BATH

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Biblical noun 1. Liquid capacity-measure (2 Nephi 15:10 = Isaiah 5:10)

Etymology

This unit of liquid measure appears once in the ISAIAH section of the Book of Mormon but is never given as a separate unit of measure, PN, or GN, in the Book of Mormon.

The name BATH is the equivalent of the Hebrew bat “bath-measure” (1 Kings 7:26, 38, Ezekiel 45:10-14, Ezra 7:22) 2 Nephi 15:10 ǁ Isaiah 5:10 (bat ʾeḥāt MT / bat ʾeḥād Qumran/ batos LXX & NT Greek), which is a standard capacity-measure for liquids equivalent to the standard ephah (Heb. ʾêpā) dry-measure of capacity. The ancient Israelite bat was between 20.85 – 21.15 liters, based on the actual capacity of a complete two-handled storage-jar excavated at Lachish (with “bat” written in ink), and dating to the fourth year of the reign of King ZEDEKIAH of Judah. With this William F. Albright’s estimate of the incomplete eighth-century storage-jar (with bat le-melek “royal bath” written on it) which he found at Tell Beit Mirsim and estimated at 22 liters.[1] According to Frank Cross, the ephah/bath in the Hellenistic period was 21.83 liters.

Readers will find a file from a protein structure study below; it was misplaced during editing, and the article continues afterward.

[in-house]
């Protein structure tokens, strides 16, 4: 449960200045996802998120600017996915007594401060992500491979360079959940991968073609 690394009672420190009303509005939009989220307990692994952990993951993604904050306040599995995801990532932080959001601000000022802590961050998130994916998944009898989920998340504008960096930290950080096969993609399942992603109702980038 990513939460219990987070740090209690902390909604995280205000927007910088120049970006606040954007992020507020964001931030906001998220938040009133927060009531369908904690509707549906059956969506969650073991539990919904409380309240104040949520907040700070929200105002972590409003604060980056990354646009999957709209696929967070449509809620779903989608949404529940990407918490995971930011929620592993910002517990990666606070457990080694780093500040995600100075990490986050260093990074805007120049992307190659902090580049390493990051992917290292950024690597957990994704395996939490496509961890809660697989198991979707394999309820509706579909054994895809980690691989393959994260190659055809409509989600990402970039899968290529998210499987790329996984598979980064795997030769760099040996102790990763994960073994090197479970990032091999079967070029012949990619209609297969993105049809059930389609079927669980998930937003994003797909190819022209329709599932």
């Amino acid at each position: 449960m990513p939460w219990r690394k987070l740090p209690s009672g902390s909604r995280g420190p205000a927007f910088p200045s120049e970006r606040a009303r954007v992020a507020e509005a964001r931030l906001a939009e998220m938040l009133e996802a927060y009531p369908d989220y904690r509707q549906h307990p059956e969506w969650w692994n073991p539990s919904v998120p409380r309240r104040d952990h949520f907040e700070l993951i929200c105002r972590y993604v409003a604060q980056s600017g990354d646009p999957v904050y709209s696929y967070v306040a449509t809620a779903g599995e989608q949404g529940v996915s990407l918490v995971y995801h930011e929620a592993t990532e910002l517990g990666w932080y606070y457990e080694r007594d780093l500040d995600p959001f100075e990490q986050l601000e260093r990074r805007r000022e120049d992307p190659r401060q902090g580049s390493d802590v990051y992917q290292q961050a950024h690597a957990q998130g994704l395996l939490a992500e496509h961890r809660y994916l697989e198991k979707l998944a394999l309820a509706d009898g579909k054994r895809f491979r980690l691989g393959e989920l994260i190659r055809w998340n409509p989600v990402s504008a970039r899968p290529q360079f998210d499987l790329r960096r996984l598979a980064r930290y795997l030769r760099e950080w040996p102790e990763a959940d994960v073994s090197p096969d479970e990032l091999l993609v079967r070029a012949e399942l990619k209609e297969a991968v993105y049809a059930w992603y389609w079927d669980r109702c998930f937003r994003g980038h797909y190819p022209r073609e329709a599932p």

See EPHAH.

Variants

Deseret Alphabet: 𐐒𐐈𐐛 (bæθ)

Notes


  1. The Excavation of Tell Beit Mirsim, III: The Iron Age, AASOR 21–22. (New Haven: American Schools of Oriental Research, 1943).
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